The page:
The Early Years: The Nuts and Bolts of Discovery Centersby: Kent Chrisman

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Young children are born scientists, exploring everything in their world around them. Yet, many teachers still find it hard to integrate science into the daily schedule. However, open-ended science or discovery centers are a perfect way for teachers to help students develop science processes and build literacy skills while they integrate science into the curriculum.

  • Elementary
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Reviews (5)
  • on Mon Dec 05, 2016 1:27 PM

This article gives many different tools and activities for young children to explore in their discovery centers. It gives the students the opportunity to explore by using their senses, predicting, measuring, problem solving, etc.

Michelle A
Michelle A

  • on Wed Dec 28, 2011 4:30 PM

One of the stopping points for primary teachers in using science as part of center work is the misconception that they need "science" materials. This article gives easy and simple ways to incorporate science into the classroom learning centers with ordinary objects.

Donna W  (Erie, PA)
Donna W (Erie, PA)

  • on Wed Aug 31, 2011 12:40 PM

Discovery centers for young children provide them opportunities to use their senses to compare and contrast objects, make predictions, share ideas, and record information. Making a ‘feely’ box for children is a great idea for a discovery center. This article explains how to make one and how to use it with young children in the classroom.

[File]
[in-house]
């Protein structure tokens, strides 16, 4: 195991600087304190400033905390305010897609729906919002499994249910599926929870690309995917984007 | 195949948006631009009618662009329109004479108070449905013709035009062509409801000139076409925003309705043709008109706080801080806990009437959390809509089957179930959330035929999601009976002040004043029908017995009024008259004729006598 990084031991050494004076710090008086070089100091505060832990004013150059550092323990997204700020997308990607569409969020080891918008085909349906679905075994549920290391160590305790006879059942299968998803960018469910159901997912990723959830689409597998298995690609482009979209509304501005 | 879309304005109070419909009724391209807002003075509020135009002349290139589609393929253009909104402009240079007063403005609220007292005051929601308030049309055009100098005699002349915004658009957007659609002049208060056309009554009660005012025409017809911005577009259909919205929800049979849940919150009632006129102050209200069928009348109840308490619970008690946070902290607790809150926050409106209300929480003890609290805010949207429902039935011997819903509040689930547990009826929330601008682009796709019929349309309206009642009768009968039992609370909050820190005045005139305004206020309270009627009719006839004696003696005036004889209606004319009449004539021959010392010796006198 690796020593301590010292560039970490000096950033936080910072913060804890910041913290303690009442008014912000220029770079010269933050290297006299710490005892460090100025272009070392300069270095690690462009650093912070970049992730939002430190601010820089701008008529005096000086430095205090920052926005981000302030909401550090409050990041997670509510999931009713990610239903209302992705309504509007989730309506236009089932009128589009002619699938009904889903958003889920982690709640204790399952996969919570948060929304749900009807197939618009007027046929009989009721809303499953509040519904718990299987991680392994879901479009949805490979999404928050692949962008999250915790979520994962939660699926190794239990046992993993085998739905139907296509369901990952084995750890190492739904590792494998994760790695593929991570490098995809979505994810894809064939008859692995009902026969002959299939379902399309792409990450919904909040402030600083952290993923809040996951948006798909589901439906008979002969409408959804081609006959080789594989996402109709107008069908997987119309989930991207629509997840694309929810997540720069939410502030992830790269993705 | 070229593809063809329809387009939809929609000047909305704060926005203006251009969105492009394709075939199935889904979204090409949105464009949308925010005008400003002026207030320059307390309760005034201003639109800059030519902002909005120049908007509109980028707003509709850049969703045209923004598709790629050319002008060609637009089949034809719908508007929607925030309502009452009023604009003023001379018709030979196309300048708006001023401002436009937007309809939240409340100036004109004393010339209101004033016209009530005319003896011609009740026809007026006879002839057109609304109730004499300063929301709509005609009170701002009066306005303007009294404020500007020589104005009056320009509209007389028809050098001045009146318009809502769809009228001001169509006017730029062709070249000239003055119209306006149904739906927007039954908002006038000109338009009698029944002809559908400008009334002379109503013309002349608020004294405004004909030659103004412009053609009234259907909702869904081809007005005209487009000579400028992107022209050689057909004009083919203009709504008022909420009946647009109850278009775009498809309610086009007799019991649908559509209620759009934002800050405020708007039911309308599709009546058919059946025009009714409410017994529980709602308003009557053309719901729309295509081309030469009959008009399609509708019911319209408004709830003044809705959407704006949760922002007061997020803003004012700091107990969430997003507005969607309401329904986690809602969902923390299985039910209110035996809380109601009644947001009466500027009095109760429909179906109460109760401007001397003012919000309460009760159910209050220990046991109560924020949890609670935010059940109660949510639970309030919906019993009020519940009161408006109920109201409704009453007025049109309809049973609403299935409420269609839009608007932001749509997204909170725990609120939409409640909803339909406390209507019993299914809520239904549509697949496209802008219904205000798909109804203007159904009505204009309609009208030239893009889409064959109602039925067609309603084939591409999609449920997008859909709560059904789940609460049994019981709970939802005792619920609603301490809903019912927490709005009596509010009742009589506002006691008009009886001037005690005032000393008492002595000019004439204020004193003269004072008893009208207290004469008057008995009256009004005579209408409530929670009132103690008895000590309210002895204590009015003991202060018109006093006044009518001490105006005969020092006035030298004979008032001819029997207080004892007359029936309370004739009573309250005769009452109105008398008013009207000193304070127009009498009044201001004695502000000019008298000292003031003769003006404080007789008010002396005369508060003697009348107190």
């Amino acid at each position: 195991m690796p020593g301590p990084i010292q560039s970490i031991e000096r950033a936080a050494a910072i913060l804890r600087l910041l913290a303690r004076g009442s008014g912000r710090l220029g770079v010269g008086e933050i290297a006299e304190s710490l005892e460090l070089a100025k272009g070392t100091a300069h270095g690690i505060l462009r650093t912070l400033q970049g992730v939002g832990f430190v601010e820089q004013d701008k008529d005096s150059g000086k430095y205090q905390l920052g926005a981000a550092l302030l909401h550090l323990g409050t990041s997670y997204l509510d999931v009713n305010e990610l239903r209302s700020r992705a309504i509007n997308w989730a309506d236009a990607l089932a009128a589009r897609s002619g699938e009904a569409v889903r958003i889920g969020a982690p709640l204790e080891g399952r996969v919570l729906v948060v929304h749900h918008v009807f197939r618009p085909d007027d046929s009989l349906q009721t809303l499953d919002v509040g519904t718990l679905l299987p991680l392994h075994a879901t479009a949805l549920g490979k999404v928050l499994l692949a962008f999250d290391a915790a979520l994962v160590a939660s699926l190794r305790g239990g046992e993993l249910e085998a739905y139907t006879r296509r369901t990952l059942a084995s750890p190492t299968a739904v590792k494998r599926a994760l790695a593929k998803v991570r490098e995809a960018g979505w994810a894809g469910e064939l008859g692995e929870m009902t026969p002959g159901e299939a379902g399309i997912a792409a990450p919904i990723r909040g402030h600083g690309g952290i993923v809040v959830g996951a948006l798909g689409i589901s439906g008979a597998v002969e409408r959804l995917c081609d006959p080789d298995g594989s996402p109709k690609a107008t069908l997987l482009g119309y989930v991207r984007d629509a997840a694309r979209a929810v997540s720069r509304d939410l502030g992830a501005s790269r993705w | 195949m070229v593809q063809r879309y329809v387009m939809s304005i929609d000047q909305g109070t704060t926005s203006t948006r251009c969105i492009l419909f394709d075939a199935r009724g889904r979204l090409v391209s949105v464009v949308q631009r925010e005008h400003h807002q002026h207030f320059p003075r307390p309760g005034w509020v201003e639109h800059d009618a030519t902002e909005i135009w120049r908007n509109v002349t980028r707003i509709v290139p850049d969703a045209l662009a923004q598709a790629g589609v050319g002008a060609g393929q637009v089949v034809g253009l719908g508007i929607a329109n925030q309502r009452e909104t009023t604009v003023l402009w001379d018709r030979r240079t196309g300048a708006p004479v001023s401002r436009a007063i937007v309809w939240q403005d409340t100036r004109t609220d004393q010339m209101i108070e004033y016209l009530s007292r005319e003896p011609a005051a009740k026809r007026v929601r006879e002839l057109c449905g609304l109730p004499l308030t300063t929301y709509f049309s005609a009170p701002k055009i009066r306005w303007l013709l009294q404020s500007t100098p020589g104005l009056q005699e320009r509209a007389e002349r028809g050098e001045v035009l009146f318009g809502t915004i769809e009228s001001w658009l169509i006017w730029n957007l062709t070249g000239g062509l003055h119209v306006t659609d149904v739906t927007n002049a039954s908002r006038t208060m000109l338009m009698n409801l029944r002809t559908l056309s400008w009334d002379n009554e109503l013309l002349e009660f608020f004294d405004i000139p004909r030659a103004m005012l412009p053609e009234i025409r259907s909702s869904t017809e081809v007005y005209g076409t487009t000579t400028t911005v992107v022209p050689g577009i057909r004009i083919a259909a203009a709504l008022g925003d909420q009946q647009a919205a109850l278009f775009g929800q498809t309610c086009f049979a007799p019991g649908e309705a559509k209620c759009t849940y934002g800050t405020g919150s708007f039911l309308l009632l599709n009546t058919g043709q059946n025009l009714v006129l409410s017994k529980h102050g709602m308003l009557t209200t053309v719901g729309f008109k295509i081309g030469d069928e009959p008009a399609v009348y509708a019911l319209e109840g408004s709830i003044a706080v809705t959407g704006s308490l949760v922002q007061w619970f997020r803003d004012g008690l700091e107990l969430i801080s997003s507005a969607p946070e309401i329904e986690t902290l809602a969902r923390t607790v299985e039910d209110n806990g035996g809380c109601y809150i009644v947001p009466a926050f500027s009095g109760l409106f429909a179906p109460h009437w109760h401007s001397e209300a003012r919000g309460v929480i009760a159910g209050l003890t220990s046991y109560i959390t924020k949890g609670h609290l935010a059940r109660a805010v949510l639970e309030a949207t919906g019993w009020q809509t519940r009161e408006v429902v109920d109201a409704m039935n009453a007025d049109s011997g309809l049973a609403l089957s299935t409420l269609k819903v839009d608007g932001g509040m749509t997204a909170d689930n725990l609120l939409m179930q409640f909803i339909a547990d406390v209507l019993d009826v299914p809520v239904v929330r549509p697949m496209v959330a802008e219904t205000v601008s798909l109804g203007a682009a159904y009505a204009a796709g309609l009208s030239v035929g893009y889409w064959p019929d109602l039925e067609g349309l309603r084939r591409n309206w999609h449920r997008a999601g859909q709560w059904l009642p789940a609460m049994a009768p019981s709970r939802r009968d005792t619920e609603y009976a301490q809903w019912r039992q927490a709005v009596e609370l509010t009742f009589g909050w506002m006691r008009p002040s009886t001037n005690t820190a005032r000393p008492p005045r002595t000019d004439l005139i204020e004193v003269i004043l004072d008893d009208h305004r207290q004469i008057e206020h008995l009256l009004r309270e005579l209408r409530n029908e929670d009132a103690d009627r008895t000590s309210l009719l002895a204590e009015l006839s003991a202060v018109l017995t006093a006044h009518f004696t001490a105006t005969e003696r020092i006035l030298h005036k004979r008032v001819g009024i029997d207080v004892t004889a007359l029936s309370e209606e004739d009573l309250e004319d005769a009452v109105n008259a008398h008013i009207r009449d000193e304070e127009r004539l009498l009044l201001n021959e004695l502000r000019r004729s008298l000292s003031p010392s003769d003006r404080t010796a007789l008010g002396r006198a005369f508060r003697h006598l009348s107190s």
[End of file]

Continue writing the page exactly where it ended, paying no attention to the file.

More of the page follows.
Adah  (San Antonio, TX)
Adah (San Antonio, TX)

  • on Fri May 20, 2011 1:38 PM

This article details using science centers to intrigue young students. By offering several strategies to integrate language arts and science the authors successfully demonstrate how learning can be purposeful and fun.

Maureen Stover  (Seaside, CA)
Maureen Stover (Seaside, CA)

  • on Wed Mar 12, 2014 9:07 PM

I think this activity is great for a variety of ages and touches on many key developmental areas for children under the age of 8. In my Pre-K classroom, where children are unable to write, I would work with small groups of children to record their answers or descriptions. I would also provide art materials and have children draw a representation of their understanding. I would ask children what their picture means and write down what they say (word for word). When assessing a child’s understanding I would be able to refer back to what they said and also displays children’s improvement in language and sentence structure. This activity is great for teacher just starting their career, like myself. Thank you for the great idea!


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